Hey Foodwalas… Welcome to another tale of Alfie Foodwala
One of my most favorite cities in the world is Istanbul…the place is absolutely captivating, I love sitting on the balcony of the Four Seasons hotel in Sultanahmet, which incidentally was a prison and watching the ships politely waiting to cross the Bosphorus and the majestic Blue Mosque on the right with six minarets framing the picture-perfect view of the Bosphorus and the Golden Horn.
I also love the dark clouds who mournfully sit on top of the Bosperous like petulant gargoyles watching the ships slip effortlessly down the strait that divides Europe and Asia.
The gaze then falls on the enigma that is the Hagia Sofia, which charts the history of Istanbul from the godless Romans to the Christian crusaders and then to the Muslim Ottomans. in the distance is the Topkapi Palace where the Ottomans ruled their empire and equally contributed to the advancement of the trilogy of arts that is science, cuisine, and calligraphy.
The Old city of Istanbul feels like a time machine into the past and the feeling you get touching walls that are two thousand years old is truly humbling.
One the other hand I also love the juxstopition, across the Galata Bridge you abruptly enter the modern Istanbul, and Istanbul where Giorgio Armani boutiques rub shoulders with Lora Piana and Ferraris cruise the boulevards of Nisantasi and the fine young things sit in cafes and you could think you were in Paris or Milan.
The thing that connects the two opposing worlds together is the cuisine of Turkey, which amalgamates in Istanbul, the Kebabs of Adana and the seafood of Bodrum, the donnars of Anatolia with the fruit and nut Baklava of the Trabzonspor. They are all curated in the amazing restaurants of Istanbul, which was beautifully showcased by the great and late Anthony Bourdain.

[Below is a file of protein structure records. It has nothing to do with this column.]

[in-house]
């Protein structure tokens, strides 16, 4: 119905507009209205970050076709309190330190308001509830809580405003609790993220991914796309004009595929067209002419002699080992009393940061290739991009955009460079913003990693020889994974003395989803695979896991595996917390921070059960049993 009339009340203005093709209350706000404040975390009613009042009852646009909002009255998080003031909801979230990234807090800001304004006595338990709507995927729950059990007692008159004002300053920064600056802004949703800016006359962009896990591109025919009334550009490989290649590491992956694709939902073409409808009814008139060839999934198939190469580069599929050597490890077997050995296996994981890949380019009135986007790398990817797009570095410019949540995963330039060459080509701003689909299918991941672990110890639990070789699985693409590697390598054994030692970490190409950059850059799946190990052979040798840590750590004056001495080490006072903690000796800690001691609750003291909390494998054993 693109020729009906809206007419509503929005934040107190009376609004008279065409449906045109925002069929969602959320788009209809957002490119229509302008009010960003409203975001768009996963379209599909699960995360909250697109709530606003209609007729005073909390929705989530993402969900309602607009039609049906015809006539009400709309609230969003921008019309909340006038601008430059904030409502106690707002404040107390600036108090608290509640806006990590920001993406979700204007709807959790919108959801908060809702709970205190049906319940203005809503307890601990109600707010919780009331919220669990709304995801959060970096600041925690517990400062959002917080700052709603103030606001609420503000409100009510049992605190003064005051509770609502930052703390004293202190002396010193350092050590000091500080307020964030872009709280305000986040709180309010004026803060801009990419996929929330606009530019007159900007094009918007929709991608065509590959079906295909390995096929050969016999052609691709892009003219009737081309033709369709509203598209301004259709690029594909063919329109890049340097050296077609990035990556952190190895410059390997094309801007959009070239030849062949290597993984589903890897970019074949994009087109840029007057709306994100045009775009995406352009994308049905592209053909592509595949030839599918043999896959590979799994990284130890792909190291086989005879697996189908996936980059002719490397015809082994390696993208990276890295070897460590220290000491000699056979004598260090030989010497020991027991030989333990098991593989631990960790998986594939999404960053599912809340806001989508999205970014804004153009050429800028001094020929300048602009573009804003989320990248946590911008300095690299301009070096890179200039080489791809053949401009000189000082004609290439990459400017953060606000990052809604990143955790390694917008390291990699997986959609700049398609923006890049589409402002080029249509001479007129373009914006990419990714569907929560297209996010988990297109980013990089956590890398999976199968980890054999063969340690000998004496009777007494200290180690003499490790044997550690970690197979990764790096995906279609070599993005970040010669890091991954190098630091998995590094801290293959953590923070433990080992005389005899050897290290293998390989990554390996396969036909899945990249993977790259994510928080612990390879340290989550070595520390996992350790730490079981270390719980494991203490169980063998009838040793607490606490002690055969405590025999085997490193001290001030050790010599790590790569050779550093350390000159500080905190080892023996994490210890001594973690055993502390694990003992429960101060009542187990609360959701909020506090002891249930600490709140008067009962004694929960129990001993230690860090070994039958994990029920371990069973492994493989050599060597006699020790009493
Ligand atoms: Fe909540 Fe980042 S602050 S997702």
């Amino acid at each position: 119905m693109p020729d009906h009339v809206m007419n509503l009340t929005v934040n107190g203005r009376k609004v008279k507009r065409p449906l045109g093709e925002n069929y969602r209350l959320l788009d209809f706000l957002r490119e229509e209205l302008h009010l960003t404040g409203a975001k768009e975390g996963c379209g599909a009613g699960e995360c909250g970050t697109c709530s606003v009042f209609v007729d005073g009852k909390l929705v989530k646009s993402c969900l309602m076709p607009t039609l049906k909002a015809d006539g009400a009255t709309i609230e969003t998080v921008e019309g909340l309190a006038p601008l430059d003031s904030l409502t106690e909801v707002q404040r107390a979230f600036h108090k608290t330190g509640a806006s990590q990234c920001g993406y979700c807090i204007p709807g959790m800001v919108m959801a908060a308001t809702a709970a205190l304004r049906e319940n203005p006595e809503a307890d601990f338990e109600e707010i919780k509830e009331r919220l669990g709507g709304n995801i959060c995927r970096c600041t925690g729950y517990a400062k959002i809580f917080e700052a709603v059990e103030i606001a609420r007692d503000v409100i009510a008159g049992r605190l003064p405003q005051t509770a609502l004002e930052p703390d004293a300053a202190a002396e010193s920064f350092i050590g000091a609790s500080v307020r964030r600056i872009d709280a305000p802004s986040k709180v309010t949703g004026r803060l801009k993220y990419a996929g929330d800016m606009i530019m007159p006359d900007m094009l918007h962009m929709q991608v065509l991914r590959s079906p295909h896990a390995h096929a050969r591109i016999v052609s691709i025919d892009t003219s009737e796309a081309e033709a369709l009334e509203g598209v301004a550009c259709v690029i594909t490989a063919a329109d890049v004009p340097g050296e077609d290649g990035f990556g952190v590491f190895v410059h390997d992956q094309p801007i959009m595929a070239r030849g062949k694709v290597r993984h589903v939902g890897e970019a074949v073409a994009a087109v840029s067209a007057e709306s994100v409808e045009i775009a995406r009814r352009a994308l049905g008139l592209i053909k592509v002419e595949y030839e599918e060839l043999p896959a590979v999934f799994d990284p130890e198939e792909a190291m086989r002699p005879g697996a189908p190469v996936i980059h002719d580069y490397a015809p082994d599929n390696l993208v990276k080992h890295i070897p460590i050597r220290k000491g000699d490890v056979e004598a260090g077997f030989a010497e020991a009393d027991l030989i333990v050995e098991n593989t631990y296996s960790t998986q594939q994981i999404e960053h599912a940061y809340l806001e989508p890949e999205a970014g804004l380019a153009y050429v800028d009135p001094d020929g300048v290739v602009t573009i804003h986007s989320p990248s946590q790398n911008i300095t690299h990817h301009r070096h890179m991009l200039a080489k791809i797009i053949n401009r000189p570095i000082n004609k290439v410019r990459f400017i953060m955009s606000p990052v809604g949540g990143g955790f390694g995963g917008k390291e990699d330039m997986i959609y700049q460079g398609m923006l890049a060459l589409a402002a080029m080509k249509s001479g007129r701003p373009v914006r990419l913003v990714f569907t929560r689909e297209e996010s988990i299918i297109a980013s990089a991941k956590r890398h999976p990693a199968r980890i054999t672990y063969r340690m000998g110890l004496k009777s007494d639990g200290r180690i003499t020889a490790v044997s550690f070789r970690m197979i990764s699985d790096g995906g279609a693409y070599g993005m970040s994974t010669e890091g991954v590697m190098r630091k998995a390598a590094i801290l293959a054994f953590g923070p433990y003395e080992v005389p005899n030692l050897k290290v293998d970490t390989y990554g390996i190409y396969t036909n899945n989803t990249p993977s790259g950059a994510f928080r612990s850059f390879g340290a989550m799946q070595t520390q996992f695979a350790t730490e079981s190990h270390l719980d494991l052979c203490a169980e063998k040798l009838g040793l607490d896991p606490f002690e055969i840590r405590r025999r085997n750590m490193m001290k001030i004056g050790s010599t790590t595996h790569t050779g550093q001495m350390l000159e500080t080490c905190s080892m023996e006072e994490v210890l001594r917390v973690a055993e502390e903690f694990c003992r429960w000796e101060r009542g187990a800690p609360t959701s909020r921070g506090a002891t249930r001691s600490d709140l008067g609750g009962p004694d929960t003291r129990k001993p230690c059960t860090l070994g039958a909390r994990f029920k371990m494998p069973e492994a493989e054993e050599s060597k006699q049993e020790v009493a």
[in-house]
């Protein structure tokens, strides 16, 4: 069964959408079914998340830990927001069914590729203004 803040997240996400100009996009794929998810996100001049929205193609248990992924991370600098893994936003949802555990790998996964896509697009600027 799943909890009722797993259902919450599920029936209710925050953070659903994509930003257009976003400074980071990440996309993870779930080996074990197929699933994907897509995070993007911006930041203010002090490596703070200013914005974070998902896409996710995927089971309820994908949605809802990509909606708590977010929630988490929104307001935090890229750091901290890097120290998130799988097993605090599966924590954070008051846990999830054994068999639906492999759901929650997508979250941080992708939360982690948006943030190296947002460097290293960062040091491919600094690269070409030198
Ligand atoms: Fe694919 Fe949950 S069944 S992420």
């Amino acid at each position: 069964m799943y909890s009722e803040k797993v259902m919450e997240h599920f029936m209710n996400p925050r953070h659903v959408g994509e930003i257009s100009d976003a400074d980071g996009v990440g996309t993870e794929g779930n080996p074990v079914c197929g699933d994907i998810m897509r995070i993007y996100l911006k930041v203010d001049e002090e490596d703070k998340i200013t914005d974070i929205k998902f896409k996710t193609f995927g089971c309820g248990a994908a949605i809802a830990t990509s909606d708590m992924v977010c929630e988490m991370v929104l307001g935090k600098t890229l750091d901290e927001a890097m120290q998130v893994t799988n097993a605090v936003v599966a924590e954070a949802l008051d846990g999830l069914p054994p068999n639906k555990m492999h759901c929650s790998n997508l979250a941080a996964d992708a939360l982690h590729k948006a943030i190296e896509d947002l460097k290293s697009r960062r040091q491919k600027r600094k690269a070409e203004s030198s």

This week the Foodwala jeeajunt sought out the newly opened Turkiye in the Merchant City.
We kicked off the proceedings with some hot mezze, The Lahmacun was delicious, thin-crust dough topped with seasoned ground lamb, the flavour was subtle yet noticeable.
The prawns in Halab sauce was equally good, fresh prawns were tossed in Halab sauce and sauteed with green peppers and mushrooms, the peppers were not too soft, just right and the sauce had a delicious ambiance about it, I would have happily eaten the prawns with some rice as the main course.
The Haloumi and pan-fried sojouk sausage was also a hit, the salty halloumi was cooked just right so it did not become rubbery while the spicy sojouk sausage countered the salty halloumi…yum
The Turkish Falafel was a little different from its Lebanese counterpart, apart from the sausage shape, the falafel mixture was more smooth, i preferred the Lebanese falafel with its crispy crust and the soft centre.
we loved the hot freshly baked balloon bread, i am sure it has a Turkish name but that is what we called it
The main event was next, The Adana Kebab, this is my favourite kebab the lamb mince was well proportioned with the white lamb fat so it was moist and juicy and also just enough spice as not to overpower the mince, unfortunately, they did not use tail fat in the mixture.
The Chicken cubes were lightly marinated and cooked over the mangal, the chicken could have been slightly more tender and moist, however, it could be just how the chicken fillet was cut.
The Salmon was delicious, it was firm yet flaky and was also lightly marinaded without overpowering and since it was cooked on the mangal it had a slight charcoal taste which was pleasant, the accompanying seafood jus was a nice touch and added another element to the Salmon
Turkiye was very pleasant and the food was fresh and well presented, the Adana kebab was well seasoned and cooked on a mangal which is absolutely mandatory.
we were looked after by Kamil and the service was excellent without being intrusive.
The food is authentic as the other two tables in the restaurant were Turkish, a definite sign of a good establishment.